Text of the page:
I like most of the shows on HBO…always have. I’ve subscribed to HBO since they used to call it Home Box Office. Back in “75” a friend invited me over to watch HBO broadcast the “Thriller in Manila” with Smokin’ Joe and Muhammed Ali.
I believe I subscribed in the early 80s when they had “Fraggle Rock” and other family type programs on. The first 10 years of HBO were pretty weak and they had ownership problems. When they finally became part of Time Warner they had the capital to invest in quality programming.
I still have a box full of VHS tapes of “Dream On” and “Tales from the Crypt”. I admit I recently watched re-runs of one of my very favorites, the “Larry Sanders Show” and I still loved it. The Sanders show put HBO on the map in the “90s.”
In 1997, the show “OZ” was aired…another show ahead of its time. Then in “99, the great Sopranos series started. In six years the Sopranos received 111 Emmy nominations and won “Best TV Drama” twice. In 2002, the “Wire” started and ran successfully for five seasons. Sex and the City, Deadwood, Six Feet Under, Curb Your Enthusiasm, Boardwalk Empire, Entourage and Game of Thrones have all been great widely-watched presentations I have enjoyed.
It looks like their luck ran out with “LUCK”. It started last December and I recorded the series. What could go wrong with star like Dustin Hoffman, Nick Nolte, Dennis Farina, Jill Hennessy and Michael Gambon created by the great David Milch and directed by Michael Mann? It turns out, everything. The show was slow-paced with weird long dialogue that was hard to understand. I stuck with it long enough to begin to find something to like and then BAM, it was cancelled.
The reason: 3 horses had died at Santa Anita racetrack while making the series. I felt bad for the horses and their owners and started reading whatever I could find to understand what happened to these poor animals.
What I discovered is brutal. No more Horse Racing for me. I don’t want to see a horse die. Dying horses is as common place as basketball players blowing out a knee and footballers getting concussions.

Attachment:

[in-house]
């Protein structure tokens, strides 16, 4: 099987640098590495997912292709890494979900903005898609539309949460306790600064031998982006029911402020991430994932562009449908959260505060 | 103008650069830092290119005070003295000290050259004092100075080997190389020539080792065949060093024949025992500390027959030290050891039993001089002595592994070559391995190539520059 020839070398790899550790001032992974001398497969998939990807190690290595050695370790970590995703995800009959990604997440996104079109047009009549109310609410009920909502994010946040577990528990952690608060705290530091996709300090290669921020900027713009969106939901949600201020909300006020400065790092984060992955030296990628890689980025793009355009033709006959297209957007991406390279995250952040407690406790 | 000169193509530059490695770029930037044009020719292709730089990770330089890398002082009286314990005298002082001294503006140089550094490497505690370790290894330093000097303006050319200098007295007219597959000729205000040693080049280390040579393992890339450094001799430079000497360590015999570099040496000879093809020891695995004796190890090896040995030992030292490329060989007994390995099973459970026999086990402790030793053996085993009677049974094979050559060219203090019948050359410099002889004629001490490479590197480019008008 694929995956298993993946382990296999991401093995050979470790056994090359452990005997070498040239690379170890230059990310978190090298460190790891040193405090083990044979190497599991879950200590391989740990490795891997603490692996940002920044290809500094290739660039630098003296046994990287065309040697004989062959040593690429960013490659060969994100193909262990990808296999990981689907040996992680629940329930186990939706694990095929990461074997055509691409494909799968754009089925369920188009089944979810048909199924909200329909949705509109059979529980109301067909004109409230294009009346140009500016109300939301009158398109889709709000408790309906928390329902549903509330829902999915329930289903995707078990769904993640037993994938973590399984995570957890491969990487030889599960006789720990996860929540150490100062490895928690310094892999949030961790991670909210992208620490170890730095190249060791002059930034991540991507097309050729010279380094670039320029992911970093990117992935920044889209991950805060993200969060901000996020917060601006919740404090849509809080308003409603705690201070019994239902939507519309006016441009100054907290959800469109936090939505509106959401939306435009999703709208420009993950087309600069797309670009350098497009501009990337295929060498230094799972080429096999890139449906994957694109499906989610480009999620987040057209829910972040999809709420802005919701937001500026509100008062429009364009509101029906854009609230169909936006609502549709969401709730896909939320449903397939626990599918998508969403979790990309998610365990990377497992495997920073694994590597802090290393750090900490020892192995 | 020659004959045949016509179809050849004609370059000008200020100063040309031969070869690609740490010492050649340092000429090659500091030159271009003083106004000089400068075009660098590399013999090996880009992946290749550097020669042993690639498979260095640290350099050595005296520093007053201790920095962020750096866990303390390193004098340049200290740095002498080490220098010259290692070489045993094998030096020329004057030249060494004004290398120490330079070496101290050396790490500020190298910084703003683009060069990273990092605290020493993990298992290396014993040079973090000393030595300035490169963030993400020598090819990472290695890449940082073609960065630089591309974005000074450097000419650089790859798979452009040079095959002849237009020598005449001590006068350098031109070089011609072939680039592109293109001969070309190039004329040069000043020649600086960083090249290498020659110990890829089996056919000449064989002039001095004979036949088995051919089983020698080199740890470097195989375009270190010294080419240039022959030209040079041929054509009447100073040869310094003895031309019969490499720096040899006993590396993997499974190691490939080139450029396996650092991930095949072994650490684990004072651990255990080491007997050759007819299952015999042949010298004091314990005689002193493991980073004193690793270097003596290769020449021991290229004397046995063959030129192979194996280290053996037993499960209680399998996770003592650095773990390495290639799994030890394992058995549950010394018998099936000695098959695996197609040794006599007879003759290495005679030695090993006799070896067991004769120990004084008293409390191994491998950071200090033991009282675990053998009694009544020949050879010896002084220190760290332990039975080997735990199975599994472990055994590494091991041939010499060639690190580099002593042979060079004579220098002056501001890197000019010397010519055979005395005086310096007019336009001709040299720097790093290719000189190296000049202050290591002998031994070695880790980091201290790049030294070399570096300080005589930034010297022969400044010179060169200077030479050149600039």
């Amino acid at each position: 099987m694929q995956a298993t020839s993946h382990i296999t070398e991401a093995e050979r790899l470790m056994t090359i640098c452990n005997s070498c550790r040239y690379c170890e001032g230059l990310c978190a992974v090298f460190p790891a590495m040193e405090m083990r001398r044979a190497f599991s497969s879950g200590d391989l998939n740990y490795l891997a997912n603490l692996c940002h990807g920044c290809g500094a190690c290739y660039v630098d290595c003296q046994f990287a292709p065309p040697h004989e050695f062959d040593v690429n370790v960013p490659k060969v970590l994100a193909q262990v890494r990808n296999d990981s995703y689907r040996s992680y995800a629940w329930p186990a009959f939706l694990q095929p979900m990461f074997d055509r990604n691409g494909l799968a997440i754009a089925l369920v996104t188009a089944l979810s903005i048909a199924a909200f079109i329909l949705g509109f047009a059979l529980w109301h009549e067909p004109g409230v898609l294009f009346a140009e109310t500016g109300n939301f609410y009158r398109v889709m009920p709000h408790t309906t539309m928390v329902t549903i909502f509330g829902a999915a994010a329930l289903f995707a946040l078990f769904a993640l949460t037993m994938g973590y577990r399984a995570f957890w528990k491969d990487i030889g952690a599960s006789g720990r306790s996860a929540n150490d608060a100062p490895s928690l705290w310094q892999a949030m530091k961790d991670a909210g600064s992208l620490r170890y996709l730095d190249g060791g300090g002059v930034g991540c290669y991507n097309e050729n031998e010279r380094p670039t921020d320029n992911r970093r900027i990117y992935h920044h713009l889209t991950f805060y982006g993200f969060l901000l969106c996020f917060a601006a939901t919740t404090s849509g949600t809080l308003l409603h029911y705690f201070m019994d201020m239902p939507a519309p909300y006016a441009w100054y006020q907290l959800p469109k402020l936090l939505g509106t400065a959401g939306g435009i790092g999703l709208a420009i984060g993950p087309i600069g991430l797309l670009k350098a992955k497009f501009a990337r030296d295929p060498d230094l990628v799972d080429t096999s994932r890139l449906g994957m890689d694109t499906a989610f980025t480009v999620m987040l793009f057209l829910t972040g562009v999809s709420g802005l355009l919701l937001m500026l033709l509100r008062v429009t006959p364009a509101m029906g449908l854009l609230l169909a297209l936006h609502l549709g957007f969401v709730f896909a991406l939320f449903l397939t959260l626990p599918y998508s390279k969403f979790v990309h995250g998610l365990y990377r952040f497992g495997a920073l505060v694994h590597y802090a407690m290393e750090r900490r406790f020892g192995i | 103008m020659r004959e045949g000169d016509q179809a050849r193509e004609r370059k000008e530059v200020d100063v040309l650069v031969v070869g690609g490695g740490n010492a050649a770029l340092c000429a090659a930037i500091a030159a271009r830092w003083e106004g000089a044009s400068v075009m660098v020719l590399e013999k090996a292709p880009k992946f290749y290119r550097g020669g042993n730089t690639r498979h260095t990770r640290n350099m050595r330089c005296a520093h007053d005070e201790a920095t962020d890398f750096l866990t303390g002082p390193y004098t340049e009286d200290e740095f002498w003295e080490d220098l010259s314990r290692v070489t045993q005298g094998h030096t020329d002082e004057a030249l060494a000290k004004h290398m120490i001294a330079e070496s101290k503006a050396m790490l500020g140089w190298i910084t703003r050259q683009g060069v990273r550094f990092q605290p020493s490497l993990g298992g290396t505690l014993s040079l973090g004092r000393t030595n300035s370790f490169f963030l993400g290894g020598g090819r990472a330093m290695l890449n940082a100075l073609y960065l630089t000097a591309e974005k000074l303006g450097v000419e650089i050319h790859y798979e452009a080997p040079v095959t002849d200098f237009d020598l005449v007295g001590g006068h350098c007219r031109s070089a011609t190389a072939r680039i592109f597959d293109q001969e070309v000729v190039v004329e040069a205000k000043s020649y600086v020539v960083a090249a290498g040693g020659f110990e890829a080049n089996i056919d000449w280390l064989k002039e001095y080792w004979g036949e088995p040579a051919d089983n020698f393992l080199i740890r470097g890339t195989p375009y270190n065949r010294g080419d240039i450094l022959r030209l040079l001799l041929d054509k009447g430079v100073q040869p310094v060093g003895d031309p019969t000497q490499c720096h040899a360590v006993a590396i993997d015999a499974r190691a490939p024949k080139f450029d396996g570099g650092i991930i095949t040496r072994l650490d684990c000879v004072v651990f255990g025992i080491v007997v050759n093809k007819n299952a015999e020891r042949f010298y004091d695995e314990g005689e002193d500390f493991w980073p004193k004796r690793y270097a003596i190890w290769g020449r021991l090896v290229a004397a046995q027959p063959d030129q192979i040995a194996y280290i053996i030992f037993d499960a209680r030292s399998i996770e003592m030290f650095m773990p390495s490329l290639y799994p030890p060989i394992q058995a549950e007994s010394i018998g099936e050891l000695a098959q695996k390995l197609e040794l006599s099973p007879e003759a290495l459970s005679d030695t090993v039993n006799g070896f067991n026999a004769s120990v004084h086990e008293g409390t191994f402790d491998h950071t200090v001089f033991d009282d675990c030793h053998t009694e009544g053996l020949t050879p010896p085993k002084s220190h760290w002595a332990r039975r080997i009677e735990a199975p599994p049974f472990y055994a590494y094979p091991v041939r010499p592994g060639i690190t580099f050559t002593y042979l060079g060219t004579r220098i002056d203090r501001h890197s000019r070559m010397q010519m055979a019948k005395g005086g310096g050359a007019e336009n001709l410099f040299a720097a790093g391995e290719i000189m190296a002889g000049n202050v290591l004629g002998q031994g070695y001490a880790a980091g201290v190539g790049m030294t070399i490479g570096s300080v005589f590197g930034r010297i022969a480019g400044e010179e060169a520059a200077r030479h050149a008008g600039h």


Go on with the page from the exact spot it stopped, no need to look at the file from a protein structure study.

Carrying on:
At California horse tracks last year, 186 horses died in racing and training accidents. Another 79 horses died at the track from various other causes…mostly intestinal and respiratory problems. I found out that certain types of fractures can’t be treated because the horse would be required to lie down for a period of time. If a horse lies down for too long a period they risk respiratory illness. Euthanasia is the only humane option.
Aqueduct, in New York, is undergoing an investigation this month because 20 horses have died since the first of December, 2011.
The one bit of good news is the Kentucky tracks have found that switching from the common dirt or grass track to a synthetic surface has resulted in a 37% reduction in horse fatalities. Santa Anita spent $11million and switched to synthetic turf 3 years ago, but had a horrible drainage and maintenance problems, so they switched back to dirt last year.
Maybe I’m not the only one who doesn’t want anything to do with horse racing. Statistics show that Horse Racing is losing popularity to all other forms of gambling and the number of races and race horses is declining.
I think that’s a good thing.
And remember what one horse said to the other horse, “The pace is familiar but I can’t remember the mane.”